This is an honorable mission no doubt. And the man himself is handsome, well-bred, and (I don't quite know whether this is an additional recommendation) a countryman of ours. Nevertheless I doubt him, and the Baroness doubts him. You are an independent witness; I shall be anxious to hear if your opinion agrees with ours."
I was presented at Court, toward the end of the week; and, in the course of the next two or three days, I more than once saw the Doctor. The impression that he produced on me surprised my colleague. It was my opinion that he and the Baroness had mistaken the character of a worthy and capable man.
The secretary obstinately adhered to his own view.
"Wait a little," he answered, "and we shall see."
He was quite right. We did see.
BUT the Princess--the gentle, gracious, beautiful Princess--what can I say of her Highness?
I can only say that she enchanted me.
I had been a little discouraged by the reception that I met with from her father. Strictly confining himself within the limits of politeness, he bade me welcome to his Court in the fewest possible words, and then passed me by without further notice. He afterward informed the English Minister that I had been so unfortunate as to try his temper: "Your new secretary irritates me, sir--he is a person in an offensively perfect state of health." The Prince's charming daughter was not of her father's way of thinking; it is impossible to say how graciously, how sweetly I was received. She honored me by speaking to me in my own language, of which she showed herself to be a perfect mistress. I was not only permitted, but encouraged, to talk of my family, and to dwell on my own tastes, amusements, and pursuits. Even when her Highness's attention was claimed by other persons waiting to be presented, I was not forgotten. The Baroness was instructed to invite me for the next evening to the Princess's tea-table; and it was hinted that I should be especially welcome if I brought my music with me, and sang.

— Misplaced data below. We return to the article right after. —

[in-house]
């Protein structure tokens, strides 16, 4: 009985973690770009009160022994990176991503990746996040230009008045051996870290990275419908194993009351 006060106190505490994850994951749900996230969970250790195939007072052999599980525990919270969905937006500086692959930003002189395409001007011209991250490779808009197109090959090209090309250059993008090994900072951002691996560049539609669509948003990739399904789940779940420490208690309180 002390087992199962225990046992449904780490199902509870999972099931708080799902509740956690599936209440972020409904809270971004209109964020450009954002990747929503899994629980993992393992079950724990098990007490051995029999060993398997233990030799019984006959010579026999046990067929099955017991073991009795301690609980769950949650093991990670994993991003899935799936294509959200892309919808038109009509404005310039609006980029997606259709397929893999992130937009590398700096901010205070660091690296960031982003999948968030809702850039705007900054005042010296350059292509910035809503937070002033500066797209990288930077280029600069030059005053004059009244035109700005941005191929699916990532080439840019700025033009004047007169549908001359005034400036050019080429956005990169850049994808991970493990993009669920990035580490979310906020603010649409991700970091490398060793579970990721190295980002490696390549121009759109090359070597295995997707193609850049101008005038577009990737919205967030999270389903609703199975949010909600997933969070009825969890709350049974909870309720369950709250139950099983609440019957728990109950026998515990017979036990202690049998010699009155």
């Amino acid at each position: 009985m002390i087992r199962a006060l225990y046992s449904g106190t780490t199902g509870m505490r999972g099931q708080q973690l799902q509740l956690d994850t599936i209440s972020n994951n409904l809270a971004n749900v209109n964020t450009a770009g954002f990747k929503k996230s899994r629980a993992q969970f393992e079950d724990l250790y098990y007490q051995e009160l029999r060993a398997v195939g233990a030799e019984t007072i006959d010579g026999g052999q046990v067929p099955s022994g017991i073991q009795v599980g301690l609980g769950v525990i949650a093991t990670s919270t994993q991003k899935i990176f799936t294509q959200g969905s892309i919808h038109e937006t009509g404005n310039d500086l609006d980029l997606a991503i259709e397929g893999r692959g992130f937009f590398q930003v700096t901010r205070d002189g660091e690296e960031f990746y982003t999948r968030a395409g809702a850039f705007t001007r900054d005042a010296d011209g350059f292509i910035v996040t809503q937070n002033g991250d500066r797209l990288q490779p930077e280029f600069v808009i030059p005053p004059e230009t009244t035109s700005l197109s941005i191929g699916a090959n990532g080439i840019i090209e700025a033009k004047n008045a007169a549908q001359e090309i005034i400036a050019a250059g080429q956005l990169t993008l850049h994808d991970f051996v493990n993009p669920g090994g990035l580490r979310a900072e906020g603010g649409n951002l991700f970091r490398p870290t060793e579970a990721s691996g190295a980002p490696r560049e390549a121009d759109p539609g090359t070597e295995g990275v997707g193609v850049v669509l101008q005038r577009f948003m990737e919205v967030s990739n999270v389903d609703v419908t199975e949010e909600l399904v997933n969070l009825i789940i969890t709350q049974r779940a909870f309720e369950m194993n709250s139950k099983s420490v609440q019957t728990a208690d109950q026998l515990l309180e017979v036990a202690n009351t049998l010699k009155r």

My friend the secretary, standing near us at the time, looked at me with a mysterious smile. He had suggested that I should make advances to the Baroness--and here was the Baroness (under royal instructions) making advances to Me!
"We know what that means," he whispered.
In justice to myself, I must declare that I entirely failed to understand him.
On the occasion of my second reception by the Princess, at her little evening party, I detected the Baroness, more than once, in the act of watching her Highness and myself, with an appearance of disapproval in her manner, which puzzled me. When I had taken my leave, she followed me out of the room.
"I have a word of advice to give you," she said. "The best thing you can do, sir, is to make an excuse to your Minister, and go back to England."
I declare again, that I entirely failed to understand the Baroness.